Also, horizontal structures such as consensus are true paradigm shifts, not just changing Robert’s Rules of Order for Butler’s. Over time practitioners shed old habits, assumptions and attachments and form new curiosities, learning to trust the group. But in the meantime, consensus decision-making with members who are still trying to debate or practice old styles of leadership can be hard. We think of the paradigm shift individuals and groups go through as the “soul” of consensus.
So, as you might imagine, it is hugely important to the Dakar Indy Media Convergence that the architects of the “body” be there to help community members discover the “soul” of their community’s process.
What can you or your organization contribute? We are asking for donations totaling $11,000 to fund our travel and facilitation efforts, as well as providing students with books. We plan to blog daily from the Convergence and the WSF, as connectivity allows.
If you should wish your contribution to be tax deductible, we can work through Indymedia’s finance committee, a non-profit.
Please contact Wren Tuatha, firstname.lastname@example.org, 410-458-2310 or C.T. Butler, email@example.com, 301-586-2560 for details.
Thank you so much for partnering with us in this work that can help all groups deepen the difference they’re trying to make in the world.
Wren, Heathcote Community, November 11, 2010
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C.T. Butler makes me look good. It’s my turn to cook the Heathcote Community dinner again and the consensus trainer/vegetarian chef and co-founder of Food Not Bombs is my guest and helper! Or more accurately on this day, I’m his helper.
Nearly all of the adult members of Heathcote take turns cooking dinners, which we share six nights a week. It comes out to cooking about twice a month. The rest of the nights, we just show up and get fed. Since we rotate, folks tend to make their specialties. So not only does someone else cook my dinner, but I get their best.
I don’t profess to have a best.
I observe with bewilderment people who savor cooking as a hobby, a joy, a vocation or avocation. I didn’t get that gene or whatever. Me, I like to eat well so I cook. I get no special creative satisfaction out of the process. Even so, since I like to eat well, I do know how to get a sparkle from my spicings.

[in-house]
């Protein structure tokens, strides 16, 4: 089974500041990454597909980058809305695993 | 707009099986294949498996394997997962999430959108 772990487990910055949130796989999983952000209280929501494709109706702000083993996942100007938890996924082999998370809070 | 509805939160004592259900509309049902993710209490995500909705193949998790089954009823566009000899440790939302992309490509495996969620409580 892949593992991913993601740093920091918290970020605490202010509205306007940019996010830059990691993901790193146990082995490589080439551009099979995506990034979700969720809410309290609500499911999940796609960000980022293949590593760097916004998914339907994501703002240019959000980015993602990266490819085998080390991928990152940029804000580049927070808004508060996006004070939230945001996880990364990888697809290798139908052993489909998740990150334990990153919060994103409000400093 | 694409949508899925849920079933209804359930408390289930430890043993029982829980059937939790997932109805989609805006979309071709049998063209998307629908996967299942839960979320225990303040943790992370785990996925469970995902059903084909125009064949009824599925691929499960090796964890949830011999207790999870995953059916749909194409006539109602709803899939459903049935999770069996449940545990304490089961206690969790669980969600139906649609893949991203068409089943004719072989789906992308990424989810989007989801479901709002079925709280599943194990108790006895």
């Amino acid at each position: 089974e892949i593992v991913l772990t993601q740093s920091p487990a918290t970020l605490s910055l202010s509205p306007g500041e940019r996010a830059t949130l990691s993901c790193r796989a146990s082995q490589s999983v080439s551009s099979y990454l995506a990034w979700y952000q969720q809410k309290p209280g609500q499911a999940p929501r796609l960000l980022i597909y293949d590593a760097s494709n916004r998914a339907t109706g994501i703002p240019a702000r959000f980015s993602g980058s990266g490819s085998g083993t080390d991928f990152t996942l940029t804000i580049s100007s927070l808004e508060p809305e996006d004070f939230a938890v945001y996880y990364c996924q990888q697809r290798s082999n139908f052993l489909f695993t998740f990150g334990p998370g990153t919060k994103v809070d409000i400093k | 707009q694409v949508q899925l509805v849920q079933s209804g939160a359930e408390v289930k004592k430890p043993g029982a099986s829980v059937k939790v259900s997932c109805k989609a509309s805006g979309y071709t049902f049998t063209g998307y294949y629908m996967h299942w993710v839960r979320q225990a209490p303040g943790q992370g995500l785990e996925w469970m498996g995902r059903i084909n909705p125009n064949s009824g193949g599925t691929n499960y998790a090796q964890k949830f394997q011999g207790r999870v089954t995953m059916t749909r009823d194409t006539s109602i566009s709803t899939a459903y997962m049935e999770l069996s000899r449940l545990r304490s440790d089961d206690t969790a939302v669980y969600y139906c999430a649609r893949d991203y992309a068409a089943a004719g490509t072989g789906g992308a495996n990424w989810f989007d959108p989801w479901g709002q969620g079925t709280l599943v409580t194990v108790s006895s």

Cooking with C.T. is like taking a car ride with a war correspondent. We have consensed upon his traditional refried beans, a recipe that originated in El Salvador & Nicaragua. As he casually chops onions and garlic, he tries to remember the recipe from his days of feeding homeless people and protesters with Food Not Bombs. As he slices proportions down to feed the twenty or so we’re expecting, he’s reminded of arrests and police beatings and stories start to flow.
Food Not Bombs just observed the thirtieth anniversary of the occupation of Seabrook Nuclear Power Plant (May 24, 1980). The six activists who would eventually rent a house together and establish the first Food Not Bombs collective, were all protesters at that event. When one of them, Brian Feigenbaum, was arrested, the others literally started holding bake sales for his defense! I’m reminded of the t-shirt/bumper sticker slogan, It will be a great day when the schools have all the money they need and the Air Force has to have a bake sale to buy a bomber.
Thus started a food/activism connection for the collective. “Most of us worked in restaurants at the time, cooks, waiters, etc., and we knew first hand the mountains of food that’s wasted,” C.T. explains. At first, the group collected the restaurant and grocery store leftovers hoping to feed themselves for free, liberating time and resources for their activism. But immediately they could see that they had discovered a resource far beyond their own needs. “Of course, we were activists, so our values were to see the food get used where it was needed,”
This took several forms. The collective gave food away in Harvard Square, which established the non-violent direct action template that eventually prompted clashes with police in cities around the world and arrests for serving food without a permit (although their home town of Cambridge, Massachusetts was supportive, negotiating with FNB and eventually naming C.T. Peace Commissioner). Food Not Bombs also catered demonstrations and direct actions, feeding participants so they could stay on site long hours, keeping the protests going.
Thirty years later, C.T. stands in the Heathcote Mill kitchen, mashing the pinto and black turtle beans in small batches, because we couldn’t find a masher with a long enough handle to reach the bottom of the pressure cooker. “I always say I’m mashing in the love, it looks violent but it’s made with love,” he smiles without stopping.
So many times, that sentiment has been spoken in this kitchen. I’ve heard many Heathcote members describe the act of feeding their community as one of nurturing and love. How broken and sad it seems to me that the FBI would eventually target Food Not Bombs as a “terrorist” organization. And that feeding the hungry would be viewed as a crime in dozens of cities over the globe, resulting in thousands of arrests of Food Not Bombs chapter volunteers the world over.
But right now, C.T. is feeding me and mine. As from that first Food Not Bombs collective house in Cambridge, Massachusetts, autonomous chapters operate by consensus. C.T. has written two books on consensus decision-making. And he’s had a long friendship with Heathcote through his consensus workshops. This community’s consensus on this meal is: forty thumbs up!
My dear C.T. Butler just visited, climbing my snowy, slippery slope without falling once. It was our first chance to see each other since my birthday. He presented me with a topical, sweet and very useful gift: The Hippie Dictionary, by John Bassett McCleary.
This gift is topical because, wha duh, I’m Hippie Chick Diaries, and because I love hearing C.T.’s many elaborate stories about protests, organizing and general Food Not Bombs hi-jinx.